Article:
Lunar Laser Ranging (LLR), by providing routine measurements of the distance to retro-reflector arrays on the lunar surface with centimeter accuracy, has allowed very accurate investigations of the Moon's orbital dynamics, including relativistic corrections. The lunar rotation, physical librations, and tidal deformation have also been investigated, providing new insight on the fluid core and the physical properties of the interior (Williams et al., 2006). A new laser ranging station is now operating with a precision of a few millimeters (Murphy et al., 2008). However, even with this improved accuracy, important details of the Moon's internal structure and physical properties may be missed. There are strong indications that significant dissipative processes are at play in the lunar interior; they could be due, in particular, to tides and to the presence of a fluid core, which rotates about a different axis than the mantle (Williams et al., 2006). Accurate measurements of the lunar orientation, together with radio science determinations of the gravity field, may reveal also interesting details about the Moon's geological past. The angular accuracy required to unravel the different effects is about 10(-10) rad, corresponding, for a baseline of 1000 km, to accuracy in differential distance of 0.1 mm. The present work is a follow-up of an earlier proposal (Bender, 1994) of a microwave interferometer: a network of three widely separated landers coherently and simultaneously tracked at Ka-band by a single antenna on the ground. The uplink signal will be separately sent back to the Earth by phase-stable transponders hosted by each lander; measurements of the differential phases will provide the differences between the three distances and will determine changes in the attitude and the tides of the Moon, with little sensitivity to the atmospheric delays. We present a technological assessment of this experimental configuration, known as Same Beam Interferometry (SBI), with emphasis on the technological challenges, weighted against the science benefits. Among the critical points of SBI operations with lunar landers, we mention the energy sources, and the issues related to the permanence of the transponders in the harsh lunar environment. Some operational scenarios are also analyzed. The recent advancement in the design of Ka-band transponders (e.g., in the BepiColombo mission) enables very accurate and stable phase measurements. The error budget presented in this paper shows that a single measurement provides an accuracy in the order of lambda/100=0.1 mm in the differential range of any lander pair with just 60 s integration time. (C) 2012 Elsevier Ltd. All rights reserved.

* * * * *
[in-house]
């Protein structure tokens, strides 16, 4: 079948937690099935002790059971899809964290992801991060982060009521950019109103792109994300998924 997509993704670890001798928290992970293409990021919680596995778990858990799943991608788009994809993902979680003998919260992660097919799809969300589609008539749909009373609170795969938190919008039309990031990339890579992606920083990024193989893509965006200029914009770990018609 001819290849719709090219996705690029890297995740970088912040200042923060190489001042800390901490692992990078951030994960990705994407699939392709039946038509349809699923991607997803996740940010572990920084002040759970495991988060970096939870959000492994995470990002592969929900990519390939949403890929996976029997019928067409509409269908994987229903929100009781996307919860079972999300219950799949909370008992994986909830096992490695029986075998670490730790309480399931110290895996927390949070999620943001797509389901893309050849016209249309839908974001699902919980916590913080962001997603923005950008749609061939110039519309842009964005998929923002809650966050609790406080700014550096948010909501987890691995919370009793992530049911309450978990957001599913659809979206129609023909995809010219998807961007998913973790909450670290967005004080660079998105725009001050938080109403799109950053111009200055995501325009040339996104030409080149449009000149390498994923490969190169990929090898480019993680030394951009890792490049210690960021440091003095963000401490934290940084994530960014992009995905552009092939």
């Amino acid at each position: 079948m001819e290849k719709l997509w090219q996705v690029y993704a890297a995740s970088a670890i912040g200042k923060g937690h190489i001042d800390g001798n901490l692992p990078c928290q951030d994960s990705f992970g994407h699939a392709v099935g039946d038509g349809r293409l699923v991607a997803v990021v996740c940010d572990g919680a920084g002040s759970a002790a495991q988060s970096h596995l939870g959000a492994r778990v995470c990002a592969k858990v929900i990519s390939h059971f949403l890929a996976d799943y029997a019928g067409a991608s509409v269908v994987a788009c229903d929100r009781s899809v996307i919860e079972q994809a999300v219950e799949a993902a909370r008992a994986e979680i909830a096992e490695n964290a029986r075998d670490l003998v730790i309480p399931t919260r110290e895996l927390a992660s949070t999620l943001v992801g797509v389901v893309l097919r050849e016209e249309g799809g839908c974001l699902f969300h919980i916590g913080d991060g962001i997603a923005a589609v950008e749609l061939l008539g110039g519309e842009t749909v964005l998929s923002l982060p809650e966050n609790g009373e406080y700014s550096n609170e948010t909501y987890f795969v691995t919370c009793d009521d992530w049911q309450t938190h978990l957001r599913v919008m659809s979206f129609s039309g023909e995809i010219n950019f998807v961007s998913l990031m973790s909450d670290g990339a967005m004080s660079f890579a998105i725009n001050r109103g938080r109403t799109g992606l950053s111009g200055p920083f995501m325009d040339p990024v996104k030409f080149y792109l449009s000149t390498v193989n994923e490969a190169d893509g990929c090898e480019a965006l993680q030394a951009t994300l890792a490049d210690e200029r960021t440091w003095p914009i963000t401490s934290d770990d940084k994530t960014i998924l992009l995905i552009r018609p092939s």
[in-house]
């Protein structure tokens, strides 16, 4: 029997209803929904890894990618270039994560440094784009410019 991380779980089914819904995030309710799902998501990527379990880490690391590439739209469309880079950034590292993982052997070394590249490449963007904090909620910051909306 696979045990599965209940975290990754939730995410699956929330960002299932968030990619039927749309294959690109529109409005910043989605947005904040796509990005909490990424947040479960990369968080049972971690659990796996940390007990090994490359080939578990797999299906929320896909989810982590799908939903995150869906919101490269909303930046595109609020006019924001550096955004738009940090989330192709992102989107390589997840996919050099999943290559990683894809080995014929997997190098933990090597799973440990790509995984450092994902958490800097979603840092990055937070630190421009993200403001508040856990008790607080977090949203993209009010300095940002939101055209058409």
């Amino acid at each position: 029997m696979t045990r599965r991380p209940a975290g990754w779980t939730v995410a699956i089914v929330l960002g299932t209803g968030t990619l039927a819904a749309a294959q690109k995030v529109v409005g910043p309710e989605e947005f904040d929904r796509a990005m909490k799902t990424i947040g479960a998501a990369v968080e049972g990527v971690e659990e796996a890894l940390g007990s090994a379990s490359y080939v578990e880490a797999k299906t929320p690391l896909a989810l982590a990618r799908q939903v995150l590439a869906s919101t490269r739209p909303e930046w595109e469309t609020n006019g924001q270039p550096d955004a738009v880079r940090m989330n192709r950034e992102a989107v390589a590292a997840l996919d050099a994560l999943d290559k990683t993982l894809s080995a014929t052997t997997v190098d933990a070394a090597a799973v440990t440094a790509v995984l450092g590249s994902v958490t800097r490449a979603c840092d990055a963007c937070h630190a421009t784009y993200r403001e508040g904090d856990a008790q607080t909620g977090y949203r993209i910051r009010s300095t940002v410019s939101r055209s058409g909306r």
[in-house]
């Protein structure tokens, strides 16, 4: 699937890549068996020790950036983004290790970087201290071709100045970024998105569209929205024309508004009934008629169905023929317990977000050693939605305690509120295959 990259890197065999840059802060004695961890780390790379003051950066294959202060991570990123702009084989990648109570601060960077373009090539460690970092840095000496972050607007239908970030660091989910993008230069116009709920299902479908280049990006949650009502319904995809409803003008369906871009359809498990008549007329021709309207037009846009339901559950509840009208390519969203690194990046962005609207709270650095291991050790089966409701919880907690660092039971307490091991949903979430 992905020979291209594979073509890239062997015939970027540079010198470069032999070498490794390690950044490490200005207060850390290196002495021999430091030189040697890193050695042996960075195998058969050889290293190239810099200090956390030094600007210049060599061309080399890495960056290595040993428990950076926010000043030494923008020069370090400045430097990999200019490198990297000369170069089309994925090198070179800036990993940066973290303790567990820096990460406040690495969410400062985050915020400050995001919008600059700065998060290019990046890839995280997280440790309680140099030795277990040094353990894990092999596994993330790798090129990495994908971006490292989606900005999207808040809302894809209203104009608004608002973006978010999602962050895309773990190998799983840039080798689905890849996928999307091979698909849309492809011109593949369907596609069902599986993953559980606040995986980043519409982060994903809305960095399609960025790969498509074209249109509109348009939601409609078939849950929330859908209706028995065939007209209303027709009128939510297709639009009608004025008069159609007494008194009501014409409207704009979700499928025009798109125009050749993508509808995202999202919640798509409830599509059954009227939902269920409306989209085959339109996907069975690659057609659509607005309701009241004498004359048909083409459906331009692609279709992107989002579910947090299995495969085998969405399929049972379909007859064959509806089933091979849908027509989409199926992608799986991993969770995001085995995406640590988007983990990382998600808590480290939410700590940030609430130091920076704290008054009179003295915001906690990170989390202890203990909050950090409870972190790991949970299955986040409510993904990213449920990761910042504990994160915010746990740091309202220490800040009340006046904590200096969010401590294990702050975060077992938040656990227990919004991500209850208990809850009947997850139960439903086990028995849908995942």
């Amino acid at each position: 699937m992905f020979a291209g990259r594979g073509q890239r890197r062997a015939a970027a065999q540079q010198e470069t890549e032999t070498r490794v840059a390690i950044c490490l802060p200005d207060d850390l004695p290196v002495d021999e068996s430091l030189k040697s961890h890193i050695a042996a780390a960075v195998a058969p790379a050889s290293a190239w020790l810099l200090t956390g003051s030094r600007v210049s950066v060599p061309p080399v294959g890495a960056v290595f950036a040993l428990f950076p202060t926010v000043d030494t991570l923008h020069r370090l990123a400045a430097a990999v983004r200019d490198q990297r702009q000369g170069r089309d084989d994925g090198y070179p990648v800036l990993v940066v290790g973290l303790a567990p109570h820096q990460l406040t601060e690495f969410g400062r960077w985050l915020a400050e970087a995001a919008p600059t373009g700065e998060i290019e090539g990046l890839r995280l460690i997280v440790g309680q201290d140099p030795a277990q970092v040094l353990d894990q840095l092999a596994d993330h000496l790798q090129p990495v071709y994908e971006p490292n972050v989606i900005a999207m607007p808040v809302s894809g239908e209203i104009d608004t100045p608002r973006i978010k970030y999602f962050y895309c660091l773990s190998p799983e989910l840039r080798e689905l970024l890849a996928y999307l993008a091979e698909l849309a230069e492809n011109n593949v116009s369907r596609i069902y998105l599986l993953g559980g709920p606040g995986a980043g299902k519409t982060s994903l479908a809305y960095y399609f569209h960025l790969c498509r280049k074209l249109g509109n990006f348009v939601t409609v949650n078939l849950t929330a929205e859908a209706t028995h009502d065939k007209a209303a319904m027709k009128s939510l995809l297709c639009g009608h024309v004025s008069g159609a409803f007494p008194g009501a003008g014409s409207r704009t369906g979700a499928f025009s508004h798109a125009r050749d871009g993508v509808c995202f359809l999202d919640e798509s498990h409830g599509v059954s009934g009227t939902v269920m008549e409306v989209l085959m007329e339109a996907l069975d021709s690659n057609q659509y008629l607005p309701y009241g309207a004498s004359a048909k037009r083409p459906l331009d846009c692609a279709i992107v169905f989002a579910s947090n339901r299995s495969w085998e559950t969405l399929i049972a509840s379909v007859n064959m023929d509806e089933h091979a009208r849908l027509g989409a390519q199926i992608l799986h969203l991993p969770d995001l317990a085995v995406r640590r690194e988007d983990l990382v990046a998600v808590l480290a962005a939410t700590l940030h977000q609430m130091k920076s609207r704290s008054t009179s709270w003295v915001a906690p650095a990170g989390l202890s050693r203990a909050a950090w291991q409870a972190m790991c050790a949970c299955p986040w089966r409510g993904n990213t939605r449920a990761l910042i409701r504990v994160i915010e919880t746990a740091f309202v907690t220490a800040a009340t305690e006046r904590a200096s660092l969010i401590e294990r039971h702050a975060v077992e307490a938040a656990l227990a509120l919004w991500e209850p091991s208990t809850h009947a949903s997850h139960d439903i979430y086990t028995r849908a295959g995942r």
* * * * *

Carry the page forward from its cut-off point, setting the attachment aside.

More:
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|Titolo:||Same beam interferometry as a tool for the investigation of the lunar interior|
|Data di pubblicazione:||2012|
|Appartiene alla tipologia:||01a Articolo in rivista|